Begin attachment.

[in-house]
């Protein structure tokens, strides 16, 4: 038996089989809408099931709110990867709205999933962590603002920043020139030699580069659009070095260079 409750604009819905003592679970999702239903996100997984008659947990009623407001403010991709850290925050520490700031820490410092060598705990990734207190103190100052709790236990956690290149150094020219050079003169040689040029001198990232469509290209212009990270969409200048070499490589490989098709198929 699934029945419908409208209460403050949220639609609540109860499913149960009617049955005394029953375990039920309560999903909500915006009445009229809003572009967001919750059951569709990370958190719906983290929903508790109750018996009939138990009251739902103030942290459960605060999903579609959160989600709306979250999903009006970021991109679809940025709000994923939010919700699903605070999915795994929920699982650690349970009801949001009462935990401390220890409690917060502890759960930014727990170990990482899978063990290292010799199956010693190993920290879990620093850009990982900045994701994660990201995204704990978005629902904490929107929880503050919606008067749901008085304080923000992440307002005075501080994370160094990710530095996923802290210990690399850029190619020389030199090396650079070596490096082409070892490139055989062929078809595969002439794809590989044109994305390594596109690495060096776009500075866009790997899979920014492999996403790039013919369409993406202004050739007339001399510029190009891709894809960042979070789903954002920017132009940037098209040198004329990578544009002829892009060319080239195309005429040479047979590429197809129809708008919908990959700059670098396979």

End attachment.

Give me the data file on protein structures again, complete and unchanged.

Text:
[in-house]
């Protein structure tokens, strides 16, 4: 038996089989809408099931709110990867709205999933962590603002920043020139030699580069659009070095260079 409750604009819905003592679970999702239903996100997984008659947990009623407001403010991709850290925050520490700031820490410092060598705990990734207190103190100052709790236990956690290149150094020219050079003169040689040029001198990232469509290209212009990270969409200048070499490589490989098709198929 699934029945419908409208209460403050949220639609609540109860499913149960009617049955005394029953375990039920309560999903909500915006009445009229809003572009967001919750059951569709990370958190719906983290929903508790109750018996009939138990009251739902103030942290459960605060999903579609959160989600709306979250999903009006970021991109679809940025709000994923939010919700699903605070999915795994929920699982650690349970009801949001009462935990401390220890409690917060502890759960930014727990170990990482899978063990290292010799199956010693190993920290879990620093850009990982900045994701994660990201995204704990978005629902904490929107929880503050919606008067749901008085304080923000992440307002005075501080994370160094990710530095996923802290210990690399850029190619020389030199090396650079070596490096082409070892490139055989062929078809595969002439794809590989044109994305390594596109690495060096776009500075866009790997899979920014492999996403790039013919369409993406202004050739007339001399510029190009891709894809960042979070789903954002920017132009940037098209040198004329990578544009002829892009060319080239195309005429040479047979590429197809129809708008919908990959700059670098396979």